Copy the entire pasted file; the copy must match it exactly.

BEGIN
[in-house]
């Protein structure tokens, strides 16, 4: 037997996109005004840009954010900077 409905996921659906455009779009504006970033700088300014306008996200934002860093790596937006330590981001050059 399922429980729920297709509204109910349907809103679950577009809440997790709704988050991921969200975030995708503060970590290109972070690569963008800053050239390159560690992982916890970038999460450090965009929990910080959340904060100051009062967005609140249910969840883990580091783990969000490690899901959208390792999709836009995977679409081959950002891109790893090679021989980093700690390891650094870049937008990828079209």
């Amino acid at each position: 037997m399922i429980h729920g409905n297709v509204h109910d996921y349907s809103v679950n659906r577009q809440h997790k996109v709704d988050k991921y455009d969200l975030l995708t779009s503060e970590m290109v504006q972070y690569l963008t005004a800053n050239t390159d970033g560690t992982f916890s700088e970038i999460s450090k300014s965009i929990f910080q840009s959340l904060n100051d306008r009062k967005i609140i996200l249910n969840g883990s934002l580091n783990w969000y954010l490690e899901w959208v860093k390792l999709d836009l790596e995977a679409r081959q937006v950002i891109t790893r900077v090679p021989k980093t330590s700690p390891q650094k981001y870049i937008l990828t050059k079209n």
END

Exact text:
[in-house]
């Protein structure tokens, strides 16, 4: 037997996109005004840009954010900077 409905996921659906455009779009504006970033700088300014306008996200934002860093790596937006330590981001050059 399922429980729920297709509204109910349907809103679950577009809440997790709704988050991921969200975030995708503060970590290109972070690569963008800053050239390159560690992982916890970038999460450090965009929990910080959340904060100051009062967005609140249910969840883990580091783990969000490690899901959208390792999709836009995977679409081959950002891109790893090679021989980093700690390891650094870049937008990828079209």
């Amino acid at each position: 037997m399922i429980h729920g409905n297709v509204h109910d996921y349907s809103v679950n659906r577009q809440h997790k996109v709704d988050k991921y455009d969200l975030l995708t779009s503060e970590m290109v504006q972070y690569l963008t005004a800053n050239t390159d970033g560690t992982f916890s700088e970038i999460s450090k300014s965009i929990f910080q840009s959340l904060n100051d306008r009062k967005i609140i996200l249910n969840g883990s934002l580091n783990w969000y954010l490690e899901w959208v860093k390792l999709d836009l790596e995977a679409r081959q937006v950002i891109t790893r900077v090679p021989k980093t330590s700690p390891q650094k981001y870049i937008l990828t050059k079209n």